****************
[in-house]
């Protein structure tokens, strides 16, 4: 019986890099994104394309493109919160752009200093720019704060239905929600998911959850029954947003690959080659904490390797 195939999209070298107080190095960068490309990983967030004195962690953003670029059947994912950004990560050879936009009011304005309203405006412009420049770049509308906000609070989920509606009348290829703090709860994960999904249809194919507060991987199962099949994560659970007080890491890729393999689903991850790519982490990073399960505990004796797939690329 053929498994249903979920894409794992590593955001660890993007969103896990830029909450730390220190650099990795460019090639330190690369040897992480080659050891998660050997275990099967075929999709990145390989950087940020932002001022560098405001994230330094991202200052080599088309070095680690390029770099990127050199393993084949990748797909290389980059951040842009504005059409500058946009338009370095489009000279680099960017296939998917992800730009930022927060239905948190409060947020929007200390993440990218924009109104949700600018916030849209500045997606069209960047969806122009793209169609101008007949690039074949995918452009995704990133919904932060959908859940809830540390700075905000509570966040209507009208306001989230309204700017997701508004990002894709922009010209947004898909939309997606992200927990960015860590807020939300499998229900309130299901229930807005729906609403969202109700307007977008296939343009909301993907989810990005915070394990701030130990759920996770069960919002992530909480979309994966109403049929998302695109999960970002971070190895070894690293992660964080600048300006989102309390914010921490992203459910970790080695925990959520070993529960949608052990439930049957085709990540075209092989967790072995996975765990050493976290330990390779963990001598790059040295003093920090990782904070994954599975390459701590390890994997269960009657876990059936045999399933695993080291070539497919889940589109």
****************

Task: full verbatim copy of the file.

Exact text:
[in-house]
């Protein structure tokens, strides 16, 4: 019986890099994104394309493109919160752009200093720019704060239905929600998911959850029954947003690959080659904490390797 195939999209070298107080190095960068490309990983967030004195962690953003670029059947994912950004990560050879936009009011304005309203405006412009420049770049509308906000609070989920509606009348290829703090709860994960999904249809194919507060991987199962099949994560659970007080890491890729393999689903991850790519982490990073399960505990004796797939690329 053929498994249903979920894409794992590593955001660890993007969103896990830029909450730390220190650099990795460019090639330190690369040897992480080659050891998660050997275990099967075929999709990145390989950087940020932002001022560098405001994230330094991202200052080599088309070095680690390029770099990127050199393993084949990748797909290389980059951040842009504005059409500058946009338009370095489009000279680099960017296939998917992800730009930022927060239905948190409060947020929007200390993440990218924009109104949700600018916030849209500045997606069209960047969806122009793209169609101008007949690039074949995918452009995704990133919904932060959908859940809830540390700075905000509570966040209507009208306001989230309204700017997701508004990002894709922009010209947004898909939309997606992200927990960015860590807020939300499998229900309130299901229930807005729906609403969202109700307007977008296939343009909301993907989810990005915070394990701030130990759920996770069960919002992530909480979309994966109403049929998302695109999960970002971070190895070894690293992660964080600048300006989102309390914010921490992203459910970790080695925990959520070993529960949608052990439930049957085709990540075209092989967790072995996975765990050493976290330990390779963990001598790059040295003093920090990782904070994954599975390459701590390890994997269960009657876990059936045999399933695993080291070539497919889940589109």